Calculating the percentage of spend under management is also an important way of communicating procurement’s value-add to your organization’s leadership team. But what constitutes a good level of SUM? It’s actually pretty difficult to say because procurement influence differs so hugely across organizations, as does the definition of spend under management. Some teams might strive to meet 80%+ SUM while, for others, 40% is considered a big achievement.

Driving SUM within your organization improves efficiencies, reduces cost, encourages collaboration between vendor and buyer as well as between cross-functional teams, and improves procurement productivity.

How to bring more spend under management

Below, we outline how to bring more spend under management using six of the best practices. 

Sourcing and managing suppliers

Your procurement team’s sourcing strategy might favor a strategic, project-based, long-term contract, or one-off spot-purchase approach. It typically involves a competitive process and will be overseen by procurement leaders or a cross-functional category team.

strategic sourcing strategy is key to ensuring vendors with the potential to deliver the most value. Suppliers that can ensure quality, reduce risk, provide great service and fair prices should be identified as preferred suppliers. In turn, they should be effectively and consistently managed.

Once onboarded, procurement teams must allocate substantial SRM activities to ensure these suppliers continue to deliver value. This includes performance monitoring, regular communication and collaboration, and timely contract reviews.

If a preferred supplier contract is automatically renewed at the end of a year, procurement cannot reasonably claim this as SUM. They won’t have given any consideration to changing circumstances, opportunities for re-negotiation, or alternate vendors.

To drive more SUM within your organization, you’ll also have to focus on encouraging buyers to choose the right vendors. How can you make it easier for them to find and spend with your preferred suppliers? Consider offering incentives, implementing better technology, or providing additional education and training.

Proper purchase authorization

Formal approval requests aren’t always necessary. Buyers are often authorized to make certain low-value purchases or claim expenses (e.g. for corporate travel).

When authorization is required, make sure buyers are getting it right. This provides an opportunity to identify and prevent maverick spending.

Proper purchase authorization refers to spending that complies with a company’s purchase approval policies. The purchase is approved and an invoice arrives before an order is placed. This enables procurement teams to validate invoices and improves visibility across the organization.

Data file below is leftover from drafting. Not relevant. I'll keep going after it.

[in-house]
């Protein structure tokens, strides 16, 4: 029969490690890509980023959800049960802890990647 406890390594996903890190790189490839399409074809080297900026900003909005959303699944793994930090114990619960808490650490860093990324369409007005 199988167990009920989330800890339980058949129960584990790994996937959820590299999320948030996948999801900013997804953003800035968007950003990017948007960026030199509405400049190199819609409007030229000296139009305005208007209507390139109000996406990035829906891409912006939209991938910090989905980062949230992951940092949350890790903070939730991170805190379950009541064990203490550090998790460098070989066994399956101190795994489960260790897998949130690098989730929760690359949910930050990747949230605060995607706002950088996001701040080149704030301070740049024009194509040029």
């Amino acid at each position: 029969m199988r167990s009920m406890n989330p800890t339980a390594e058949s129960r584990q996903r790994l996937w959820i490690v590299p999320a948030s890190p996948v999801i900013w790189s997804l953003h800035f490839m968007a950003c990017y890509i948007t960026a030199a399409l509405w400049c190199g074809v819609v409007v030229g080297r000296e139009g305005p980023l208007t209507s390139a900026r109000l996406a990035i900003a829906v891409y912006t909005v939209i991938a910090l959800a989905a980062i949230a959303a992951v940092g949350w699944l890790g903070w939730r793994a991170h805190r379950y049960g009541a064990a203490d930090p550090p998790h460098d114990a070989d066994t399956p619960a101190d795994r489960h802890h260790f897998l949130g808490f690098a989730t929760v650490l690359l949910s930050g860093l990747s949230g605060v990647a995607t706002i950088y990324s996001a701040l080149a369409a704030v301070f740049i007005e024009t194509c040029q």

Coding systems

Departmental expense and purchase history accounts can consist of hundreds, if not thousands, of detail items. A failure to accurately code transactions makes it difficult for procurement teams to manage their budgets. It also leads to confusion or inaccurate information surrounding how much is being spent where, and results in bad sourcing decisions.

Implementing a robust coding system will reduce human error and enable procurement to better analyze SUM. Ideally, buyers should be able to quickly access pre-existing information on suppliers, contracts, goods, and services. Being able to do so negates the need for them to manually enter this data.

Contractual terms

The value unlocked through a preferred supplier program is heavily reduced if the original terms are not upheld by your buyers. You can easily end up spending more or losing out on additional favorable terms, like expedited shipping or volume discounts.

One way to minimize this risk is to require buyers to reference the relevant contractual terms when a purchase is made. To improve compliance, procurement must ensure contracts are documented well, up to date, and easily accessible.

Improved efficiency

How easily are buyers able to apply the correct procurement processes? Clunky and confusing manual processes frustrate buyers. They also add significant indirect costs to the business as a result of time wasted. For this reason, efficiency must not be ignored when it comes to defining or calculating SUM.

Procurement teams should identify where and how their processes can be better streamlined. This could be accomplished through employee education, contract management, supplier engagement, sourcing strategy, catalog management, or technology implementation. Another viable option? Partnering with a group purchasing organization (GPO).

The more effective the systems in place, the more scope procurement professionals have to SUM across the organization.

Increased visibility

For organizations to properly bring more spend under management, purchases must be visible during two different time periods:

  1. The request-to-payment period
  2. The historical period (several years after a purchase is made).

Long-term historical data is especially beneficial when it comes to performing accurate spend analyses. The more details of each transaction that are included, the better. Without an eProcurement system, it becomes very difficult to manage the sheer volume of data.

Need help gaining visibility into and effectively managing a larger portion of your organization’s spend? Una can help. Contact us for a free cost analysis today.